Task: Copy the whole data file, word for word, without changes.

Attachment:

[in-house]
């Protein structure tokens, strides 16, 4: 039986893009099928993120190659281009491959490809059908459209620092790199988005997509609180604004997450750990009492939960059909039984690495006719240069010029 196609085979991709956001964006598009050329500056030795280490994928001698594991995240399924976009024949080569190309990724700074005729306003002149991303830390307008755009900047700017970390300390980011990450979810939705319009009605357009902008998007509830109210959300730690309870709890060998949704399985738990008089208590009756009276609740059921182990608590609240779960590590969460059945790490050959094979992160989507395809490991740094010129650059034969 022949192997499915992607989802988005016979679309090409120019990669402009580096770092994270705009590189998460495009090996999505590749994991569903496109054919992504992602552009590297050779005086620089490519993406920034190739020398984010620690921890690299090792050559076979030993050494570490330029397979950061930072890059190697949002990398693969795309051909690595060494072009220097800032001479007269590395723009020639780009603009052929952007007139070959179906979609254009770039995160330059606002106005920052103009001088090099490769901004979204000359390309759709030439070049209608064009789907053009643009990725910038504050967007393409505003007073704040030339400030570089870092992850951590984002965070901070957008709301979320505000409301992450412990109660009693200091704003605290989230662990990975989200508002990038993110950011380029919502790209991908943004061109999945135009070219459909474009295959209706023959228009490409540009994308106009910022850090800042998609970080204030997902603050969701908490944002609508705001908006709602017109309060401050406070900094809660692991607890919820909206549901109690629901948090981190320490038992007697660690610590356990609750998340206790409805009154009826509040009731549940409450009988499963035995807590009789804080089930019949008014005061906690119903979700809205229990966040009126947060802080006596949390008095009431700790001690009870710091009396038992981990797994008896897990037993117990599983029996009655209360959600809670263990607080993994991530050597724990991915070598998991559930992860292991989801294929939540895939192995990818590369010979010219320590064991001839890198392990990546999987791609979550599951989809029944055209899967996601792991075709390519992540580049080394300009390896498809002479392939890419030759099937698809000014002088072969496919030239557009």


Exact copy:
[in-house]
């Protein structure tokens, strides 16, 4: 039986893009099928993120190659281009491959490809059908459209620092790199988005997509609180604004997450750990009492939960059909039984690495006719240069010029 196609085979991709956001964006598009050329500056030795280490994928001698594991995240399924976009024949080569190309990724700074005729306003002149991303830390307008755009900047700017970390300390980011990450979810939705319009009605357009902008998007509830109210959300730690309870709890060998949704399985738990008089208590009756009276609740059921182990608590609240779960590590969460059945790490050959094979992160989507395809490991740094010129650059034969 022949192997499915992607989802988005016979679309090409120019990669402009580096770092994270705009590189998460495009090996999505590749994991569903496109054919992504992602552009590297050779005086620089490519993406920034190739020398984010620690921890690299090792050559076979030993050494570490330029397979950061930072890059190697949002990398693969795309051909690595060494072009220097800032001479007269590395723009020639780009603009052929952007007139070959179906979609254009770039995160330059606002106005920052103009001088090099490769901004979204000359390309759709030439070049209608064009789907053009643009990725910038504050967007393409505003007073704040030339400030570089870092992850951590984002965070901070957008709301979320505000409301992450412990109660009693200091704003605290989230662990990975989200508002990038993110950011380029919502790209991908943004061109999945135009070219459909474009295959209706023959228009490409540009994308106009910022850090800042998609970080204030997902603050969701908490944002609508705001908006709602017109309060401050406070900094809660692991607890919820909206549901109690629901948090981190320490038992007697660690610590356990609750998340206790409805009154009826509040009731549940409450009988499963035995807590009789804080089930019949008014005061906690119903979700809205229990966040009126947060802080006596949390008095009431700790001690009870710091009396038992981990797994008896897990037993117990599983029996009655209360959600809670263990607080993994991530050597724990991915070598998991559930992860292991989801294929939540895939192995990818590369010979010219320590064991001839890198392990990546999987791609979550599951989809029944055209899967996601792991075709390519992540580049080394300009390896498809002479392939890419030759099937698809000014002088072969496919030239557009």